Embracing the Subtle Upside of Terror

By Garrison Keillor
The Chicago Tribune

    Wednesday 25 October 2006

now the federal government is extending the frontiers of terror with the Military Commissions Act of 2006, legalizing torture and suspending habeas corpus and constructing a loose web of law by which you and I could be hung by our ankles in a meat locker for as long as somebody deems necessary. “Any person is punishable …” the law states, “who knowingly and intentionally aids an enemy of the United States” and when it comes to deciding what “knowingly and intentionally” might mean or who is the enemy, that’s for a military commission to decide in secret, with or without you present. No 5th Amendment, hearsay evidence admissible, no judicial review.

    People came to America to escape this sort of justice. The midnight knock on the door, incarceration at the whim of men in shiny boots, confessions obtained with a section of hose, secret trial by star chamber. One is reminded of Germany, 1933, when the Reichstag passed the Enabling Act to give the chancellor the power of summary arrest and imprisonment, a necessary tool for the defense of the homeland against traitors, Jew-lovers, terrorists.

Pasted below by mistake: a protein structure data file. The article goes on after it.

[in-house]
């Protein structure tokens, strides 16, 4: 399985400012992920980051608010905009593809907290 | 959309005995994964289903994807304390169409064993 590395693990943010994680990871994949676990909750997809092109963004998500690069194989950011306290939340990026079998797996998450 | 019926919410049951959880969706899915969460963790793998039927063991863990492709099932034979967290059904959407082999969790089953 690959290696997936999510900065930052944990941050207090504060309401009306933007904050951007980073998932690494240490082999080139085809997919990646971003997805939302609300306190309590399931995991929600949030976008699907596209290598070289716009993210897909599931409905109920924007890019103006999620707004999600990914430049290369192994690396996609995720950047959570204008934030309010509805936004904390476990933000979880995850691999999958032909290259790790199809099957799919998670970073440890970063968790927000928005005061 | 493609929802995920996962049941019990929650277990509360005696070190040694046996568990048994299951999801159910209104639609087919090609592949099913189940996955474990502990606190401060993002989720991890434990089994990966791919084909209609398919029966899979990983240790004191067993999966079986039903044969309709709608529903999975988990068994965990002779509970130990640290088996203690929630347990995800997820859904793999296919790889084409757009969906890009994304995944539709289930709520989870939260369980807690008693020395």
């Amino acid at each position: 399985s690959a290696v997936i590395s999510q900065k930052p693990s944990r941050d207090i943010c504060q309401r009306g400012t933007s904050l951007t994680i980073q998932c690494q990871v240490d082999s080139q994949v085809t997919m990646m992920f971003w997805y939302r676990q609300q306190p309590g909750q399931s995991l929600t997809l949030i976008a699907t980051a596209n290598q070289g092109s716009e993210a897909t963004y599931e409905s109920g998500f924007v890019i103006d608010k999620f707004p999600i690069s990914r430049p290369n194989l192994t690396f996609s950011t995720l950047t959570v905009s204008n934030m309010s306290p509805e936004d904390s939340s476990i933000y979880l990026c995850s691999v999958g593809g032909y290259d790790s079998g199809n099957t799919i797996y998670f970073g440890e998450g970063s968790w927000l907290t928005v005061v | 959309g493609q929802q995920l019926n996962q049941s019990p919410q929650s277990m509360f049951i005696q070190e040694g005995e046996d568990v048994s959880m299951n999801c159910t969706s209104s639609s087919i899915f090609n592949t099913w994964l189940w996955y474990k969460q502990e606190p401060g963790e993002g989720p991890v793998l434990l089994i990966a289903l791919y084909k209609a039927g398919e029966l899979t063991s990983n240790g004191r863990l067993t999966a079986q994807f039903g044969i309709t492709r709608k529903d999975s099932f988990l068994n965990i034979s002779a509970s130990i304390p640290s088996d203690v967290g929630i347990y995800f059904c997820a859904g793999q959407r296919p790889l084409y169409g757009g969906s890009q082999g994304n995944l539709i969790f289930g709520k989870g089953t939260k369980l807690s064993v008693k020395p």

Not that this is a bad thing. Who am I to say? Maybe we’ve been too lenient with enemies of the state. A period of stark repression might be a rich and rewarding experience for all of us. But when the Current Occupant signed the act last week, the difference between freedom and terror did suddenly shrink somewhat. It makes you wonder: What if Vice President Dick Cheney does not wish to give up power two years from now? Maybe he has other priorities. If an enemy of the United States – a Democrat, for example – appeared to be on the verge of election, perhaps Mr. Cheney, for the good of the country, would be forced to take the threat seriously and head for an undisclosed location and invoke his war powers and shovel a few thousand traitors into camps and call up his friends at Diebold and program the election results that are best for the country, or call the whole thing off….more


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